September 29, 2003

To The Emperor

Emperor Misha has made a terrible mistake and acidentally deleted all comments..I, I said Awwwl comments, y'hear?

The one you left this morning, the one you left last night; last month; last year. They're all gone.

My message to Emperor Misha the 1st & Only:

And I mean: wow.
I can't even muster the energy to capitalize or type an exclamation point.

This is a tragic loss. So much wisdom and salty snark that'll just have to be re-lived the old fashioned way.

Oh well, folks, looks like we'll just hafta sssssssssssay it again!!!!

I'll miss every MUMIA post, and the posts of Lord Spatula. But, honestly, I think I'll miss our recent LC Natasha's posts the most.

And I'll miss all of the considered arguments presented by George Turner, Da Goddess and Lady Two Dragons.
All of the wonderful scribblings of Serenity and Ripper, and Kim and the Mrs.
The beautiful prose of Michelle, and especially the non-idiotarian Mats.

We'll survive. Here's the trick:

Imagine that g-d Himself came to you two years ago and said:
"Mike, I'm gonna let you have a blog -- a really successful blog -- that attracts several hundred visitors a frickin' day:"
(okay, g-d wouldn't say "frickin'" but you get the pitcher.....)

He adds; "You'll be able to read the most amazing, enlightening and fullfilling feedback...comments beyond your wildest dreams; from dissenters and kindred spirits alike. A splendid (and sometimes savagely stimulating) time is guaranteed for all!!
But there's a condition:
On September 29th, 2003, I'm gonna take those comments away, never to be read again.
Whadda ya say?"


"Give 'em to me, Lord." I think I hear. "That's a win-win offer if I've ever heard one! Until September 29th I want. that. blog. And then, uh, I'll take it from there...and promise never again to fuck it up!!"

So many moons and so many memories. It was not for naught: you've made a difference that can't be erased by a slip of the thumb.
Be proud, Emperor; the past is still carried within us. Nothing is lost so long as it's remembered, and so much is memorable!

Yet, for our fallen scribblings, let us bow our heads in a moment of silence.


Aw crap, let's just party!!!!!!!!!

Posted by Tuning Spork at 11:59 PM | Comments (5)

Breaking News:

Michael Richards a.k.a Cosmo Peres?

Posted by Tuning Spork at 06:48 PM | Comments (0)

September 28, 2003

Quote of the Day

"It used to be that being crazy meant something. Nowadays everybody's crazy."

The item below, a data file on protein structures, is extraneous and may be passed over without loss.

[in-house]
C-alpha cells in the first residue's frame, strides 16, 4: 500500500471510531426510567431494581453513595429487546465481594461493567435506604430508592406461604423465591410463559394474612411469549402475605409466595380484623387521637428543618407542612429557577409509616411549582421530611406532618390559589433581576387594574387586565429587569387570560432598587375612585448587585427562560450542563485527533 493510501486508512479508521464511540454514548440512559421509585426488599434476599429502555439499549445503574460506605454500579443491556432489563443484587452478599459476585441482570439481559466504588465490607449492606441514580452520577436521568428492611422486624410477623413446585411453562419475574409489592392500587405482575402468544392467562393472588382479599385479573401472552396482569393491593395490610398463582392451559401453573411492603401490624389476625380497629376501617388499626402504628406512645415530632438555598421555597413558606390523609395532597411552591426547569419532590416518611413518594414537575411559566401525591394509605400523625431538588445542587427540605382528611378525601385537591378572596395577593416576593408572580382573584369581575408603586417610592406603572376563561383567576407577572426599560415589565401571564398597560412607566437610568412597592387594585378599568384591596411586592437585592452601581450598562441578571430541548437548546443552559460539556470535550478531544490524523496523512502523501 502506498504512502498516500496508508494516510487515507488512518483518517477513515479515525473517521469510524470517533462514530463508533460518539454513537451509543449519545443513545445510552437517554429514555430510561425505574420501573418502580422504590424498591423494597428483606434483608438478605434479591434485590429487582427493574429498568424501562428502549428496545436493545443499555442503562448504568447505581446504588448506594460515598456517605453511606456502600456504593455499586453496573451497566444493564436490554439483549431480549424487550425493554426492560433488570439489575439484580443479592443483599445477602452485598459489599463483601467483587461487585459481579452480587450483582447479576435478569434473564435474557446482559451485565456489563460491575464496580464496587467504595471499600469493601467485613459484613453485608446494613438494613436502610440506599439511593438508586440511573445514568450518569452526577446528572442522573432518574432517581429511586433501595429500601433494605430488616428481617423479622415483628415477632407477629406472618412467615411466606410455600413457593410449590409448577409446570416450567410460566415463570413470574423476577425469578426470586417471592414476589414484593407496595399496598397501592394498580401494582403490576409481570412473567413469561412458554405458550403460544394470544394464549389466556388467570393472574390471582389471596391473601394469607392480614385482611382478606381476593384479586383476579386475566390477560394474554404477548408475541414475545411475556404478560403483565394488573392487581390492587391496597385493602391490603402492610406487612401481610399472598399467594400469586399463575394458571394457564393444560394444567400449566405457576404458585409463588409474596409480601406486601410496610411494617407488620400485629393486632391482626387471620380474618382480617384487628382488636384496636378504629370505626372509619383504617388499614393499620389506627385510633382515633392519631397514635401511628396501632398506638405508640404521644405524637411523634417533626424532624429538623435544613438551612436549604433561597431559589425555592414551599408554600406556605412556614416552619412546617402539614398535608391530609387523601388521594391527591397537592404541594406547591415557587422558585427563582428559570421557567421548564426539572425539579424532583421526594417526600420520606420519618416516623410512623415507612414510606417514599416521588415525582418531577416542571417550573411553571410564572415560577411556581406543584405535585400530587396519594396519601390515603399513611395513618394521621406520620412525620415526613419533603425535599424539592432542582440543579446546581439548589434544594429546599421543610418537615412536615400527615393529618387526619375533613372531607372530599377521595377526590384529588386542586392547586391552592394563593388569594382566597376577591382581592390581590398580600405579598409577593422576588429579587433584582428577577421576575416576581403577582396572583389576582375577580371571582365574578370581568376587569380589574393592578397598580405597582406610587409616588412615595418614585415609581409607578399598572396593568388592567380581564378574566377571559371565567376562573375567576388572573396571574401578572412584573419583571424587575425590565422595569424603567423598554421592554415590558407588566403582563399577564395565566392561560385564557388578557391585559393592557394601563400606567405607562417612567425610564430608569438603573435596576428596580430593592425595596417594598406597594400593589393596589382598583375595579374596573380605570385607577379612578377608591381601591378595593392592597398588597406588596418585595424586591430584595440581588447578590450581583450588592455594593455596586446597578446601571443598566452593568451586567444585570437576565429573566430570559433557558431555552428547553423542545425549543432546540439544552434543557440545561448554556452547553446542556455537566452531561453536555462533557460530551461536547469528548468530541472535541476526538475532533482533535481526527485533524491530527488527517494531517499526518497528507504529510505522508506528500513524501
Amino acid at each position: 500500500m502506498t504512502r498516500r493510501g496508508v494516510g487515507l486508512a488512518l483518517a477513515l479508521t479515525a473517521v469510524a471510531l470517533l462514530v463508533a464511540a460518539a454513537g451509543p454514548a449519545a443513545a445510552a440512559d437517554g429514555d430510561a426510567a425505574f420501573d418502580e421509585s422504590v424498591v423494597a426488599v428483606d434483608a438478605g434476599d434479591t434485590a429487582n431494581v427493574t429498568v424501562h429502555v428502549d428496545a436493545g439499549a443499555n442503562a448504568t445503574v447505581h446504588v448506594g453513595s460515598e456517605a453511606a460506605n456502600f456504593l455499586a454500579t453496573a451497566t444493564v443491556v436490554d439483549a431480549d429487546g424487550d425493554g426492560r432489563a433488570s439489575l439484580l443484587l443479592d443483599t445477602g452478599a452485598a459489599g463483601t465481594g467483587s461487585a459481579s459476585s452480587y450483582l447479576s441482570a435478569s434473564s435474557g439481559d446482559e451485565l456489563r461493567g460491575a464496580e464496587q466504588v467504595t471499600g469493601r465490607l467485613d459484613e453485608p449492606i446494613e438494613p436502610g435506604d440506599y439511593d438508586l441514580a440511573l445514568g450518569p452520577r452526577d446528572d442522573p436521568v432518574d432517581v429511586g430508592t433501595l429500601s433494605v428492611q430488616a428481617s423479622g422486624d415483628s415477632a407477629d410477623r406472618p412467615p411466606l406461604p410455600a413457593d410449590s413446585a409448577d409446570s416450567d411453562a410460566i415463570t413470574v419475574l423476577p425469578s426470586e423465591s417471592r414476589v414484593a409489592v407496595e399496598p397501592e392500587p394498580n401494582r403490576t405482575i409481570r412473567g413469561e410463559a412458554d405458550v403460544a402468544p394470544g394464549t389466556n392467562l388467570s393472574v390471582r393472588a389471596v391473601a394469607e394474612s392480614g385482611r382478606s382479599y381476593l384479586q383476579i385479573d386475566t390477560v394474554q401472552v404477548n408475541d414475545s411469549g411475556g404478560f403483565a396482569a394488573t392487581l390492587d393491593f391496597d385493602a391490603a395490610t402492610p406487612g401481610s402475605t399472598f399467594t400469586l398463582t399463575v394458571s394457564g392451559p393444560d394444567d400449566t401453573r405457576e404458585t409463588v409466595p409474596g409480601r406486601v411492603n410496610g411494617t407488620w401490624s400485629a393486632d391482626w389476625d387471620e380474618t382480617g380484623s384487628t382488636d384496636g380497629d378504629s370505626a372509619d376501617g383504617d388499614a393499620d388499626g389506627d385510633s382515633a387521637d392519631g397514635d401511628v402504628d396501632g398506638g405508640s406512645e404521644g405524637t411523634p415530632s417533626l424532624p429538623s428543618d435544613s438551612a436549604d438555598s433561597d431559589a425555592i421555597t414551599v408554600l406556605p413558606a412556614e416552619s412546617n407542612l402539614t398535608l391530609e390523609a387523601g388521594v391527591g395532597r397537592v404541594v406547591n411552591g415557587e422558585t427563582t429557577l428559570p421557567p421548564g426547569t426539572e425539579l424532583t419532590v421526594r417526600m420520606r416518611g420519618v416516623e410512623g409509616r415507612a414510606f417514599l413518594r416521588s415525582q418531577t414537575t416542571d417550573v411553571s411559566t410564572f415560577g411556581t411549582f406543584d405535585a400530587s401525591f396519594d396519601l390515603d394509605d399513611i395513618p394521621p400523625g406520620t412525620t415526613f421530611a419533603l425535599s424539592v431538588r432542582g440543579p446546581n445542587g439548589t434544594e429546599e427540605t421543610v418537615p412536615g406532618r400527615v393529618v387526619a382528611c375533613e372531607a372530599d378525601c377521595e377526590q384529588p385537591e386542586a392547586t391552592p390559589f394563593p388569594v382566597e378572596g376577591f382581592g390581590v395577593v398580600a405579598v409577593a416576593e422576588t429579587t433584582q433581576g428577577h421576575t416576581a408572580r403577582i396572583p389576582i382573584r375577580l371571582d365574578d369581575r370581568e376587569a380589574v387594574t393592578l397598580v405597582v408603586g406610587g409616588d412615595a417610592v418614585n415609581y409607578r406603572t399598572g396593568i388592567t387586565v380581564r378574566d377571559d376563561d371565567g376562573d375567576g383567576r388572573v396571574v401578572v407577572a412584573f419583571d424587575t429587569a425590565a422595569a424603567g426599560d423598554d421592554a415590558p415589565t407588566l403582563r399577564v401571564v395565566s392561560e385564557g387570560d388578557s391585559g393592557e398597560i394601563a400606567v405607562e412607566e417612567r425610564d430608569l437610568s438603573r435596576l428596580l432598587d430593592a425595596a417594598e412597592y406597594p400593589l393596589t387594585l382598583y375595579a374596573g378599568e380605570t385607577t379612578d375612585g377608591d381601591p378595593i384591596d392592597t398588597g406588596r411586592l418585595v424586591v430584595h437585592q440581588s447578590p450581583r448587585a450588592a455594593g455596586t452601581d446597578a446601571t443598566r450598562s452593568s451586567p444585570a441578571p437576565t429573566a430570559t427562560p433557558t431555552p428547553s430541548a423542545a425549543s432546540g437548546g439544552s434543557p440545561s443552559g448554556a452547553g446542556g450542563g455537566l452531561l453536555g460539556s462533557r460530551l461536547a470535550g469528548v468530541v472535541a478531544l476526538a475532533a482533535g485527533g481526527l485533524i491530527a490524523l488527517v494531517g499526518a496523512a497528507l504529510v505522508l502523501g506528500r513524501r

--Charles Manson

Posted by Tuning Spork at 08:37 PM | Comments (1)

September 26, 2003

Spork's Gravity, part 4 (unification?)

g = c*s / r^2

As I've been sitting here and getting a bit hung up on the F=G(M+m)/r^2-Kepler-Centripetal-angular momentum stuff, I've decided to just get right to the meat of my theory that gravity is not an applied external force.

This is my theory (and put on your Relativity thinking caps and hold them down tightly!):

If bodies in free-fall in gravitational field are in a state of inertial rest, then gravity is not an applied external force. And, if gravity is not an external force then what the heck is it?

Electromagnetic radiation (light) that has been released as pure energy expands as a light sphere in all accessible directions. Sometimes the photon-wave is reflected, other times it's absorbed by matter and becomes a part of that matter.
Light expands at a constant speed (c) of 299,792,458 m/s in a vacuum.

When light is absorbed by matter it does not expand at c anymore. It's previous latent energy now contributes to the structure and mass of whatever particle absorbed it; it becomes matter.
Electromagnet energy and matter have already been theoretically united as matter-energy by E=mc^2 (much as space and time have been united as space-time).
But unifying gravity with the other elements and forces of physics has been a tough go. But, I have an idea.

If motion is relative, then the speed of light is, too. Now, I hear you say "c is a constant." Yes, in any frame of reference, c is a constant. And so is mass, time, and all of the fundamental principles of classical mechanics.
But light (energy) that has been absorbed and is now a part of a particle (matter), has entered a very different frame of reference for itself. It now has mass, it's staying reasonably can be pushed around.

So, what happened to it's unstoppable urge to expand at the speed of light?
My answer: It never lost it.

Just as a photon-wave can't do anything but expand at c, so can't a particle of matter. The difference is the frame of reference. Rather than the energy expanding through space at c, the particle is *ahem* expanding through space at c.

Gravity obeys an inverse-square law. If one planet is twice as far away from the sun as another, then the gravitational effect of the sun on that planet is 1/4 of that planet that's twice as close. If it's 3 times further away then the effect is 1/9. 4 times? 1/16, etc.
This is due to the simple Euclidian law of geometry; that the surface of a sphere grows as the square of the radius.
Let's assume a standard sphere where we call the radius 1 and the surface area 1. If the radius of another sphere is 2, then the surface area of that sphere is 4. If the radius = 3, then surface area = 9, etc.
If the force g = 1 at a radius r = 1, then the same progression applies.

Imagine a sphere at any given radius from a mass (body) as a shell.
The force of gravity at any given spherical shell at a given radius from the center of the source mass is the same as it is at any other shell at any given radius from that body,.but it's effect is dispersed -- by an inverse square law -- as the shells become larger at greater distances.